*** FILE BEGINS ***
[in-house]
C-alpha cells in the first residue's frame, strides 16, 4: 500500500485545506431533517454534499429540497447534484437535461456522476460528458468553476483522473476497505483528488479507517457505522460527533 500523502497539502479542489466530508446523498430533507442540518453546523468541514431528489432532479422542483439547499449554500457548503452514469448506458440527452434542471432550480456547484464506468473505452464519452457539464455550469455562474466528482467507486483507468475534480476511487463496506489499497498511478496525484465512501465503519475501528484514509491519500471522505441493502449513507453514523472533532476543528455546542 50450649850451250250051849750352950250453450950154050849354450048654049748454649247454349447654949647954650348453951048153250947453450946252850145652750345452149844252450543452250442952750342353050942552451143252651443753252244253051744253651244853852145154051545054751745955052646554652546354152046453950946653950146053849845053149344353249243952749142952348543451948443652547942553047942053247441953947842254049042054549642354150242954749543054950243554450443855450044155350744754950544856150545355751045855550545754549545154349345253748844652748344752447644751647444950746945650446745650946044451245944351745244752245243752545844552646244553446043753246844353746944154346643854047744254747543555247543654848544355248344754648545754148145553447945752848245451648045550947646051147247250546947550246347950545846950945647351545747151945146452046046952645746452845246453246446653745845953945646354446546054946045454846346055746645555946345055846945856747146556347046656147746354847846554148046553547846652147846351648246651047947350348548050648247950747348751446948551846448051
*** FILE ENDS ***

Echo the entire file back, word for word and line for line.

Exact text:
[in-house]
C-alpha cells in the first residue's frame, strides 16, 4: 500500500485545506431533517454534499429540497447534484437535461456522476460528458468553476483522473476497505483528488479507517457505522460527533 500523502497539502479542489466530508446523498430533507442540518453546523468541514431528489432532479422542483439547499449554500457548503452514469448506458440527452434542471432550480456547484464506468473505452464519452457539464455550469455562474466528482467507486483507468475534480476511487463496506489499497498511478496525484465512501465503519475501528484514509491519500471522505441493502449513507453514523472533532476543528455546542 50450649850451250250051849750352950250453450950154050849354450048654049748454649247454349447654949647954650348453951048153250947453450946252850145652750345452149844252450543452250442952750342353050942552451143252651443753252244253051744253651244853852145154051545054751745955052646554652546354152046453950946653950146053849845053149344353249243952749142952348543451948443652547942553047942053247441953947842254049042054549642354150242954749543054950243554450443855450044155350744754950544856150545355751045855550545754549545154349345253748844652748344752447644751647444950746945650446745650946044451245944351745244752245243752545844552646244553446043753246844353746944154346643854047744254747543555247543654848544355248344754648545754148145553447945752848245451648045550947646051147247250546947550246347950545846950945647351545747151945146452046046952645746452845246453246446653745845953945646354446546054946045454846346055746645555946345055846945856747146556347046656147746354847846554148046553547846652147846351648246651047947350348548050648247950747348751446948551846448051